Time-on-test shows W.Va. students indifferent to results

One question prompted by the standardized public school test results released last week is, “Are students trying their best?”

It’s risky to infer too much from the preliminary information provided in the assessment, but statistics suggest that, as many students move to higher grades, they either don’t understand the material on the new Smarter Balanced standardized tests or they aren’t trying very hard.

Students are allocated a total of eight hours for the English Language Arts and math tests. Here’s how West Virginia students compare with their counterparts in 17 other states who took the Smarter Balanced field test in 2014:

— In grades three, four and five, the average time students used to take the tests was six hours, while West Virginia’s average was 5:47, so pretty close. However, by grade six, there’s a dramatic difference.

— West Virginia sixth-, seventh- and eighth-grade students used only 4:42 to take the tests, while the average in the 17 other field test states began to trend upward, 6:30.

— By the 11th grade, West Virginia students were spending only 3:25 on the test, while students in the field test were spending more than twice as much, 7:30.

— There appears to be a particular problem in math, where the West Virginia scores were abysmal. Just 20 percent of high school juniors were proficient, compared with 33 percent in the other 17 states. English Language Arts test scores in the 11th grade were better, but still below average (41 percent to 47 percent)

So do many students not understand the math or are they just not trying?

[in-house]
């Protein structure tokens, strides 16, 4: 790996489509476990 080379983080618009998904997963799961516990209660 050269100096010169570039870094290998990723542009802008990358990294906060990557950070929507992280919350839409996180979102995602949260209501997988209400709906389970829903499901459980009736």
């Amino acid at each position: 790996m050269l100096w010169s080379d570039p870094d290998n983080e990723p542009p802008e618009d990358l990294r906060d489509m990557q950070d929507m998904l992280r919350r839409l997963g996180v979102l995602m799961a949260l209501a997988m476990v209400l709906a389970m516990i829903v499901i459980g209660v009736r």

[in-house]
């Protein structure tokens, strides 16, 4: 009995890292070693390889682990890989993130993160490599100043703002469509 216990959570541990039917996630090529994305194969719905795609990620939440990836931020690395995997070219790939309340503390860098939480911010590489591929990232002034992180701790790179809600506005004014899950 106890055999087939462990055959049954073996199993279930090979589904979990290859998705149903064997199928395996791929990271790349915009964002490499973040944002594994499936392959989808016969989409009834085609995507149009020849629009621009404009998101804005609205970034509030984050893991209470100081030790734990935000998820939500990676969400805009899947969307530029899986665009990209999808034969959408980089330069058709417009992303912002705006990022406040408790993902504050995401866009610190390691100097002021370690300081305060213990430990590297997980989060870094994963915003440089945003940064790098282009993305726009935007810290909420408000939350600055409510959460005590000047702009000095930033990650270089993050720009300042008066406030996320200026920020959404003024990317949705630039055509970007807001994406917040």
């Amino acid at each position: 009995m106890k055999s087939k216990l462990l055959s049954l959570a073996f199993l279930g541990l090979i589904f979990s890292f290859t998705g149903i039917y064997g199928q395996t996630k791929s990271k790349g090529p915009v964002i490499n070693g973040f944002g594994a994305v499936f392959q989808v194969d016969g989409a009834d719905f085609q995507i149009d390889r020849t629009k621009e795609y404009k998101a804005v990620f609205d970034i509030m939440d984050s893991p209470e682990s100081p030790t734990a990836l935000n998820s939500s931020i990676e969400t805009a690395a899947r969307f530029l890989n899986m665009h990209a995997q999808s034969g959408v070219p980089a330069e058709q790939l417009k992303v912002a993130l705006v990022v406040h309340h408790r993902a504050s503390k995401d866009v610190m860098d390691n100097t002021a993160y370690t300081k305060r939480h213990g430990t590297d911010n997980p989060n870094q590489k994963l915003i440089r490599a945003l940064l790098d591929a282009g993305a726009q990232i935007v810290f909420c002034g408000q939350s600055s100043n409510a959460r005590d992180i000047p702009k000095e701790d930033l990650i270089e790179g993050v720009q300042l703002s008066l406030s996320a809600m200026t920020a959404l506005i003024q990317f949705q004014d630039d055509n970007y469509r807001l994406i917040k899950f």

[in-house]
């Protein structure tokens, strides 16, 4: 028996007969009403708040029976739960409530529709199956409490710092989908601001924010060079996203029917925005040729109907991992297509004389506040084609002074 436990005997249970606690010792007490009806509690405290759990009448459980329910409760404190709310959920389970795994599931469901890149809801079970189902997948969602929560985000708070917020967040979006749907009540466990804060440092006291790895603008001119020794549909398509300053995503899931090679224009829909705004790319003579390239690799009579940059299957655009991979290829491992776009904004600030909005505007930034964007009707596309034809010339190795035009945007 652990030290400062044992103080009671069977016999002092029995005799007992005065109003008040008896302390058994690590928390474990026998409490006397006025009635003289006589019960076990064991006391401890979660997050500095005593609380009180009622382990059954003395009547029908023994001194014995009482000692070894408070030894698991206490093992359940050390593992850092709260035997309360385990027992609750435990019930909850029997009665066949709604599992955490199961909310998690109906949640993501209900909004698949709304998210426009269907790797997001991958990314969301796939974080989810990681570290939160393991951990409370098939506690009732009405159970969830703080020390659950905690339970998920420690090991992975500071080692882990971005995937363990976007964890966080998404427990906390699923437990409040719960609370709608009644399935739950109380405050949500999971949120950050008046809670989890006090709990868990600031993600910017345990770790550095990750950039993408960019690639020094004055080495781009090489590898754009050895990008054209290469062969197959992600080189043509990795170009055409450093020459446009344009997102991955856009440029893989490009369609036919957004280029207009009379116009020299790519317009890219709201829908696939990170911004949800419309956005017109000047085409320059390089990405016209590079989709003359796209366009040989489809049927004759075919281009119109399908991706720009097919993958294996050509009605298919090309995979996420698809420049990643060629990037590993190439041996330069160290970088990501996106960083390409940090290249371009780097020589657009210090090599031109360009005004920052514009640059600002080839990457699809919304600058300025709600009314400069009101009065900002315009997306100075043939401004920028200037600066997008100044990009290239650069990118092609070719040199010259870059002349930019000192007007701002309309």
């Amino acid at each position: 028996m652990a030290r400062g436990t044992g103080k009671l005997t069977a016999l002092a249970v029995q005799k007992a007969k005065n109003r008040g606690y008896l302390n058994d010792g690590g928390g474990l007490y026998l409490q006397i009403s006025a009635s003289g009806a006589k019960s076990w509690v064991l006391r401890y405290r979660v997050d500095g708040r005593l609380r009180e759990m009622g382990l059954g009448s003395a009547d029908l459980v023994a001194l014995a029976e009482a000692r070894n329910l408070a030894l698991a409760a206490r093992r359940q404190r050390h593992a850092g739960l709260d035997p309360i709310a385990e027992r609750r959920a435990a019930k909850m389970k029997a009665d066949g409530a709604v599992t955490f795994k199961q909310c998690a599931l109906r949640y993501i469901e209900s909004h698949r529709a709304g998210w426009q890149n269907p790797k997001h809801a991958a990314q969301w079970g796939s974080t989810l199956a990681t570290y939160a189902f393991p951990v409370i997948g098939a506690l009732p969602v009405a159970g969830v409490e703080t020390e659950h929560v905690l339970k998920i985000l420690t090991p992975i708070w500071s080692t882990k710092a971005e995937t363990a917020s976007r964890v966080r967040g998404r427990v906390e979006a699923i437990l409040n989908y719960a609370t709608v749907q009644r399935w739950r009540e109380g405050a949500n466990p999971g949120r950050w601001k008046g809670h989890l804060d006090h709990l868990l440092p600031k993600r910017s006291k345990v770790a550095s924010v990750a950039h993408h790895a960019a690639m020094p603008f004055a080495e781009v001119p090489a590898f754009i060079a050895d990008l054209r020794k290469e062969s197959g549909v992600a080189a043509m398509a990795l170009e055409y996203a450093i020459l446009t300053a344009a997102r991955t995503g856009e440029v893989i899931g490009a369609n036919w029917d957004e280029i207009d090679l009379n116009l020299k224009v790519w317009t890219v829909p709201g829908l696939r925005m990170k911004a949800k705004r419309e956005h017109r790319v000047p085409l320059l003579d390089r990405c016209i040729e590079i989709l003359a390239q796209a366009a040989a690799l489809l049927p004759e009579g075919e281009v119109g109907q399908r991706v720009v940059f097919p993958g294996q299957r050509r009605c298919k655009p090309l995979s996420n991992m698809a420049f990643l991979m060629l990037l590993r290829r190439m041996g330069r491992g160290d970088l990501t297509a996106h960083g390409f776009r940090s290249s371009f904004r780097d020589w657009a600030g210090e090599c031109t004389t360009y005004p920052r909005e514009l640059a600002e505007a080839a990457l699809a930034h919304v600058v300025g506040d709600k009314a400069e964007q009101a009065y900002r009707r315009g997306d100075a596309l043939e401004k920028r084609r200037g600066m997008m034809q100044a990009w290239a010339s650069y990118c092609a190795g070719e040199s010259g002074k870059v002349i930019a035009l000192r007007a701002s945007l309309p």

Comprehension may well be a problem because the 11th graders are now on their third different set of standards since starting school. But state School Board President Mike Green says there is also widespread belief that students know that the test scores do not impact their grades so they don’t try.

“The fact remains that a lot of kids figure out that some of these tests don’t really help them, they are not meaningful to them,” Green told me on Metronews “Talkline” last week. “That’s very disappointing.”

Green has met with state school Superintendent Michael Martirano, who is well aware of the problem and working on solutions, ways that the testing will benefit the students as well as the educators.

That has to be a priority. If many students are not doing their best, that skews the assessment. How can educators use the scores to analyze subject comprehension and know where they need to focus instruction if kids are indifferent to the tests because they have no skin in the game?





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